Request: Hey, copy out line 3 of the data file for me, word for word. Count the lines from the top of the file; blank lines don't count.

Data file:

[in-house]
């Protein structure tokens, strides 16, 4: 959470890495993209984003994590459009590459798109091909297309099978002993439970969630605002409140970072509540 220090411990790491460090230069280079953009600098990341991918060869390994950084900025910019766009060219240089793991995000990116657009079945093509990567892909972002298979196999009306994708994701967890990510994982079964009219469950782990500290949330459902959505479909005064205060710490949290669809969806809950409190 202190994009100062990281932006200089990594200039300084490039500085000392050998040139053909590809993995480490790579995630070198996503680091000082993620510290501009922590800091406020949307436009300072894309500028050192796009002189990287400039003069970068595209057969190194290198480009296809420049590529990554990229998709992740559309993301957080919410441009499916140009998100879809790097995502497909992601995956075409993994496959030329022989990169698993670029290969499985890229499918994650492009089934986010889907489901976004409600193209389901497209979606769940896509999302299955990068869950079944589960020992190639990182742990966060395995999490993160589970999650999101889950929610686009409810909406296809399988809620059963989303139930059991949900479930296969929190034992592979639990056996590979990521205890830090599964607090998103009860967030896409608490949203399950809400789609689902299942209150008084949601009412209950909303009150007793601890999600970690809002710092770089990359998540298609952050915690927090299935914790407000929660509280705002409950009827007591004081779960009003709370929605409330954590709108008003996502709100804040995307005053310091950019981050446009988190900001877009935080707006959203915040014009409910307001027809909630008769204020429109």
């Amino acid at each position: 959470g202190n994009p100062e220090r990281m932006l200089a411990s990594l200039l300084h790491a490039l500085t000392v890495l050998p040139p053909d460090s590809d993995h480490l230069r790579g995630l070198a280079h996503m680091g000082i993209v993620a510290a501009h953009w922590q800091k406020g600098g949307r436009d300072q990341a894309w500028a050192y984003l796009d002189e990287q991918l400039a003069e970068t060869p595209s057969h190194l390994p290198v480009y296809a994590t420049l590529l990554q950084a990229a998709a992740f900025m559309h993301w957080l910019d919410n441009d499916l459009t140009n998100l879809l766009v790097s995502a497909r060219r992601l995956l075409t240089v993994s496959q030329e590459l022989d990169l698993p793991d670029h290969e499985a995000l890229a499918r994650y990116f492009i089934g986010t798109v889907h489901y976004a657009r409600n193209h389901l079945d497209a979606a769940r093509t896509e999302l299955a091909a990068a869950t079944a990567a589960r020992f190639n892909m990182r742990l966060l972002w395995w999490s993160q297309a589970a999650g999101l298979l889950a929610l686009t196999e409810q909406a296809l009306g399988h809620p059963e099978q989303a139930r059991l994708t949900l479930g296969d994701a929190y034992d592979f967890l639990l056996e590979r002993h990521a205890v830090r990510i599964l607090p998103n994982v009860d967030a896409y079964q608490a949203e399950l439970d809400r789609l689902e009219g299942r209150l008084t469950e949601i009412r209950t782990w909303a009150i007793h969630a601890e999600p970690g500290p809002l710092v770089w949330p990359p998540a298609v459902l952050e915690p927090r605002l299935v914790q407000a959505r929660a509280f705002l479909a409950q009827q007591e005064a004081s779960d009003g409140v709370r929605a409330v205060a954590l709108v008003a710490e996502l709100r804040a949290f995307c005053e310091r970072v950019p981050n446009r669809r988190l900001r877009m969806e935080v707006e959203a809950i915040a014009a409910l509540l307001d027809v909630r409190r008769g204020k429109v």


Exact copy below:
């Amino acid at each position: 959470g202190n994009p100062e220090r990281m932006l200089a411990s990594l200039l300084h790491a490039l500085t000392v890495l050998p040139p053909d460090s590809d993995h480490l230069r790579g995630l070198a280079h996503m680091g000082i993209v993620a510290a501009h953009w922590q800091k406020g600098g949307r436009d300072q990341a894309w500028a050192y984003l796009d002189e990287q991918l400039a003069e970068t060869p595209s057969h190194l390994p290198v480009y296809a994590t420049l590529l990554q950084a990229a998709a992740f900025m559309h993301w957080l910019d919410n441009d499916l459009t140009n998100l879809l766009v790097s995502a497909r060219r992601l995956l075409t240089v993994s496959q030329e590459l022989d990169l698993p793991d670029h290969e499985a995000l890229a499918r994650y990116f492009i089934g986010t798109v889907h489901y976004a657009r409600n193209h389901l079945d497209a979606a769940r093509t896509e999302l299955a091909a990068a869950t079944a990567a589960r020992f190639n892909m990182r742990l966060l972002w395995w999490s993160q297309a589970a999650g999101l298979l889950a929610l686009t196999e409810q909406a296809l009306g399988h809620p059963e099978q989303a139930r059991l994708t949900l479930g296969d994701a929190y034992d592979f967890l639990l056996e590979r002993h990521a205890v830090r990510i599964l607090p998103n994982v009860d967030a896409y079964q608490a949203e399950l439970d809400r789609l689902e009219g299942r209150l008084t469950e949601i009412r209950t782990w909303a009150i007793h969630a601890e999600p970690g500290p809002l710092v770089w949330p990359p998540a298609v459902l952050e915690p927090r605002l299935v914790q407000a959505r929660a509280f705002l479909a409950q009827q007591e005064a004081s779960d009003g409140v709370r929605a409330v205060a954590l709108v008003a710490e996502l709100r804040a949290f995307c005053e310091r970072v950019p981050n446009r669809r988190l900001r877009m969806e935080v707006e959203a809950i915040a014009a409910l509540l307001d027809v909630r409190r008769g204020k429109v």